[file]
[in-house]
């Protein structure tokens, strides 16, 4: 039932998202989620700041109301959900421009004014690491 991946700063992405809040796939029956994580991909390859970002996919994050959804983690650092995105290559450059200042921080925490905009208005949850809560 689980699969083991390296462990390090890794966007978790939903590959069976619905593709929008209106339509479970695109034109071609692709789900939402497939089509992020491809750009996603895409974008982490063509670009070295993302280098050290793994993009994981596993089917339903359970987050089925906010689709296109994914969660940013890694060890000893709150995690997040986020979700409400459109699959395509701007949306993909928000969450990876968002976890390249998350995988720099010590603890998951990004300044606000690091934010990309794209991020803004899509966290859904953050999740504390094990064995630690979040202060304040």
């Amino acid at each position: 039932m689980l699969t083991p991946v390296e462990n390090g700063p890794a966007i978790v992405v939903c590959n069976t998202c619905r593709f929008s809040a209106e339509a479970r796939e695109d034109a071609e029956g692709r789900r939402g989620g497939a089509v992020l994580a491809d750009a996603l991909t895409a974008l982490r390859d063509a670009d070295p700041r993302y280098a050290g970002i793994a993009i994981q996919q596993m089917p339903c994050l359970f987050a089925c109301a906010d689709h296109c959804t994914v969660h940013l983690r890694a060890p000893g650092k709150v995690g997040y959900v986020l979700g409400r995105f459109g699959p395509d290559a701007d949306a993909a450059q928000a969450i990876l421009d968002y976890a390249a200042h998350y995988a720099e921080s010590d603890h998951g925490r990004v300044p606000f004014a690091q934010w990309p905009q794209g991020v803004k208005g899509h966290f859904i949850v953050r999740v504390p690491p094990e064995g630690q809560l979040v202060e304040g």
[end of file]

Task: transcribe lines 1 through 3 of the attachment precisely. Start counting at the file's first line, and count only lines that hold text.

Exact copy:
[in-house]
């Protein structure tokens, strides 16, 4: 039932998202989620700041109301959900421009004014690491 991946700063992405809040796939029956994580991909390859970002996919994050959804983690650092995105290559450059200042921080925490905009208005949850809560 689980699969083991390296462990390090890794966007978790939903590959069976619905593709929008209106339509479970695109034109071609692709789900939402497939089509992020491809750009996603895409974008982490063509670009070295993302280098050290793994993009994981596993089917339903359970987050089925906010689709296109994914969660940013890694060890000893709150995690997040986020979700409400459109699959395509701007949306993909928000969450990876968002976890390249998350995988720099010590603890998951990004300044606000690091934010990309794209991020803004899509966290859904953050999740504390094990064995630690979040202060304040």
């Amino acid at each position: 039932m689980l699969t083991p991946v390296e462990n390090g700063p890794a966007i978790v992405v939903c590959n069976t998202c619905r593709f929008s809040a209106e339509a479970r796939e695109d034109a071609e029956g692709r789900r939402g989620g497939a089509v992020l994580a491809d750009a996603l991909t895409a974008l982490r390859d063509a670009d070295p700041r993302y280098a050290g970002i793994a993009i994981q996919q596993m089917p339903c994050l359970f987050a089925c109301a906010d689709h296109c959804t994914v969660h940013l983690r890694a060890p000893g650092k709150v995690g997040y959900v986020l979700g409400r995105f459109g699959p395509d290559a701007d949306a993909a450059q928000a969450i990876l421009d968002y976890a390249a200042h998350y995988a720099e921080s010590d603890h998951g925490r990004v300044p606000f004014a690091q934010w990309p905009q794209g991020v803004k208005g899509h966290f859904i949850v953050r999740v504390p690491p094990e064995g630690q809560l979040v202060e304040g």